AUSTIN -- Six employees of the Corpus Christi State School have been charged with injury to a disabled person, and warrants have been issued for their arrest, authorities say.
One has been arrested; three others have notified police they will surrender today.
The suspects are accused of forcing disabled residents into " fight club"-style brawls and recording them on a cellphone camera.
Timothy Dixon, 30; Jesse Salazar, 25; Guadalupe Delarosa, 21; Vince Johnson, 21; and Dangelo Riley, 22, are charged with third degree felonies. Their bail has been set at $30,000 each. Johnson is already in custody.
Stephanie Garza, 21, is charged with a state jail felony for allegedly failing to intervene in the fight clubs. Her bail is set at $15,000.
All are Corpus Christi natives, but one is out of state, Lt. Isaac Valencia said..
The news comes the day after Texas' federally mandated abuse watchdog group reported similar cases of provoked fights at two other institutions.
Beth Mitchell, senior managing attorney with Advocacy Inc., said staff at both the Mexia and San Angelo state schools have provoked physical altercations between residents in the last six months - " creating a climate where abuse is acceptable, and in these cases encouraged."
While the cases are serious, Mitchell said, they do not appear to be as orchestrated as the late-night "fight club" ring uncovered at the Corpus Christi facility.
Also, a Dallas Morning News review of employee misconduct at Texas' 13 state institutions for people with disabilities shows that at least five state school employees have been fired, suspended or demoted for instigating or allowing fights between residents since 2006.
Officials with the Department of Aging and Disability Services, who on Tuesday made surprise overnight visits to every dorm in every state school, say they have no evidence of highly organized fighting rings at other facilities. Since news of the Corpus Christi fights surfaced, they have suspended admissions to that state school and have begun installing video cameras, hiring security guards and adding overnight supervisors at all facilities.
"We have a 24-7 duty to protect some of the most vulnerable citizens of this state, and I want staff to know that the expectations at 2 a.m. are no different from the expectations at 2 p.m.," said agency commissioner Addie Horn. "If a worker sees something happen, knows something happened or hears a rumor that something happened, they are expected to report that immediately."
Corpus Christi police, who uncovered the fight club by pulling nearly 20 video clips off of a discarded cellphone, said that the abuse appears to have happened repeatedly during 2008 and once as recently as January. Of the 11 current and former employees they've identified in the images, Lt. Isaac Valencia said, roughly five will probably be arrested late this week or early next week.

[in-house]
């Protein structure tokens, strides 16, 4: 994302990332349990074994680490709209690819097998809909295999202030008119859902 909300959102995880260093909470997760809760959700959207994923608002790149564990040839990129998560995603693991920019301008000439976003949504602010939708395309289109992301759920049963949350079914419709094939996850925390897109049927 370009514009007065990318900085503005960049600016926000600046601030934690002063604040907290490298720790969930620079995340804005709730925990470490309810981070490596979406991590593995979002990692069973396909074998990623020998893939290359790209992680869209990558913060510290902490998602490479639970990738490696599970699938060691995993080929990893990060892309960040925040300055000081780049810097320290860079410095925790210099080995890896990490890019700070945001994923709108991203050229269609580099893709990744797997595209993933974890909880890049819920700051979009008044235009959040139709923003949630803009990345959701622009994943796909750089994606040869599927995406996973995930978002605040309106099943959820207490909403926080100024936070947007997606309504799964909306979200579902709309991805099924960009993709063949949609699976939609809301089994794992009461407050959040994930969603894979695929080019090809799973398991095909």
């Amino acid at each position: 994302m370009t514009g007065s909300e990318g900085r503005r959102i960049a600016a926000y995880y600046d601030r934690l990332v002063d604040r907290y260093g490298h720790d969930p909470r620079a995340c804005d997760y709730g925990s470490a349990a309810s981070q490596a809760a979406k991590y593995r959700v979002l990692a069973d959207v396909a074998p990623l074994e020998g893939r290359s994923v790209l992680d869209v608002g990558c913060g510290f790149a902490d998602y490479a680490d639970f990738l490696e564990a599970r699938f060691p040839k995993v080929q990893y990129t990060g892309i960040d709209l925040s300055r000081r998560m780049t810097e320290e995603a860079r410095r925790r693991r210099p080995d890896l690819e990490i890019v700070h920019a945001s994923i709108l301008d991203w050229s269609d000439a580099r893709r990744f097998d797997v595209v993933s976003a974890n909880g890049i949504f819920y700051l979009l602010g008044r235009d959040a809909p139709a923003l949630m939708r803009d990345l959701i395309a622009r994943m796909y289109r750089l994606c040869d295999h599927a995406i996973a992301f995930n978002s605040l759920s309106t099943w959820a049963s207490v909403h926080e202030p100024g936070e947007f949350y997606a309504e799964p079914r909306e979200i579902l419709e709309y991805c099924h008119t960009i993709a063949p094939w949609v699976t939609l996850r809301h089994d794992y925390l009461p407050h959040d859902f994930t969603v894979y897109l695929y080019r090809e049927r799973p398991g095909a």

"When you can attack the weakest link in your community - it's just disturbing," he said. "Rest assured, we're very effective in our efforts to apprehend people."
In the Corpus Christi case, employees are thought to have orchestrated the fights, bringing residents into the common areas of dorms, provoking them physically and verbally, then raising the hands of the "winner" in victory. All residents have been evaluated by caseworkers, and none were seriously injured.
In the cases uncovered by Advocacy Inc., the independent organization that the federal government pays to monitor abuse and neglect in state facilities, staff generally encouraged one resident to beat another up, or refused to intervene when several residents ganged up on another.
"This is not an isolated problem," Mitchell said. "This type of scenario - with staff egging on client-to-client abuse - is occurring at other state schools."
The Corpus Christi news, first reported by The News, comes as lawmakers debate how to reform the state schools, which have been criticized by the U.S. Department of Justice for systemic abuse, neglect and other civil rights violations.
"The state schools have been systematically starved of resources," said Sen. Eliot Shapleigh, D-El Paso. "What we have now is so little supervision that staff are pitting residents against one another like human cockfights."
The House Human Services Committee will tackle a bill today to protect state school residents from mistreatment. It calls an ombudsman to oversee abuse and neglect investigations and would require surveillance cameras, employee fingerprinting and random drug tests. The Senate approved a version of the bill Monday.
Advocates for the disabled, who support separate legislation to start closing some state schools, will be at the Capitol today and say they won't endorse the safety bill unless it includes a minimum six-month moratorium on admissions to all Texas state schools. The groups want the schools to prove they can go that long without an abuse or neglect case before they can add new residents.
Meanwhile, the Corpus Christi allegations prompted Gov. Rick Perry's office to implement elements of the safety bill before its passage.
Perry chief of staff Jay Kimbrough, who traveled to Corpus Christi immediately after the news broke, said that he was sickened by the fight club video and that there was no time to waste securing the state schools. He said the big hole appears to be "in the wee hours of the night," where devious employees can organize fights in dimly lighted common areas.
Conditions "are not yet to the level the people of Texas demand," Kimbrough said. "It's been disgusting, aggravating, sad. ... We're going to get cameras in. And we're going to throw the book at these people."